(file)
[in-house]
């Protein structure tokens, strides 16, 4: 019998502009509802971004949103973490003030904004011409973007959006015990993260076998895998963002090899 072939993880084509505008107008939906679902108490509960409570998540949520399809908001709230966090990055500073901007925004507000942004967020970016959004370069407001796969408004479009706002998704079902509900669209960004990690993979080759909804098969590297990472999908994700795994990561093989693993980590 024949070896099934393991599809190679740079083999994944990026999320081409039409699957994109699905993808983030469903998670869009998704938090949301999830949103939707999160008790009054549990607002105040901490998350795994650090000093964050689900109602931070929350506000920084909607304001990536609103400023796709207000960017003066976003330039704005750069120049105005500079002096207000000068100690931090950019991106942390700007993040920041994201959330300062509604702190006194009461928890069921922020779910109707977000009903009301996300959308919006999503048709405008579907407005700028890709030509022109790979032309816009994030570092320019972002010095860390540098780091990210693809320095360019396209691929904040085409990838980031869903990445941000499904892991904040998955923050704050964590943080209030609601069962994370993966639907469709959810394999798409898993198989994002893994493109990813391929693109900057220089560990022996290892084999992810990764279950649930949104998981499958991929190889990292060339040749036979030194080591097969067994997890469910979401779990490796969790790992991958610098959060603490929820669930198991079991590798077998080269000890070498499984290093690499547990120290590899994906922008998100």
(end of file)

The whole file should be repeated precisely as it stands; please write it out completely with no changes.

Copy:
[in-house]
């Protein structure tokens, strides 16, 4: 019998502009509802971004949103973490003030904004011409973007959006015990993260076998895998963002090899 072939993880084509505008107008939906679902108490509960409570998540949520399809908001709230966090990055500073901007925004507000942004967020970016959004370069407001796969408004479009706002998704079902509900669209960004990690993979080759909804098969590297990472999908994700795994990561093989693993980590 024949070896099934393991599809190679740079083999994944990026999320081409039409699957994109699905993808983030469903998670869009998704938090949301999830949103939707999160008790009054549990607002105040901490998350795994650090000093964050689900109602931070929350506000920084909607304001990536609103400023796709207000960017003066976003330039704005750069120049105005500079002096207000000068100690931090950019991106942390700007993040920041994201959330300062509604702190006194009461928890069921922020779910109707977000009903009301996300959308919006999503048709405008579907407005700028890709030509022109790979032309816009994030570092320019972002010095860390540098780091990210693809320095360019396209691929904040085409990838980031869903990445941000499904892991904040998955923050704050964590943080209030609601069962994370993966639907469709959810394999798409898993198989994002893994493109990813391929693109900057220089560990022996290892084999992810990764279950649930949104998981499958991929190889990292060339040749036979030194080591097969067994997890469910979401779990490796969790790992991958610098959060603490929820669930198991079991590798077998080269000890070498499984290093690499547990120290590899994906922008998100």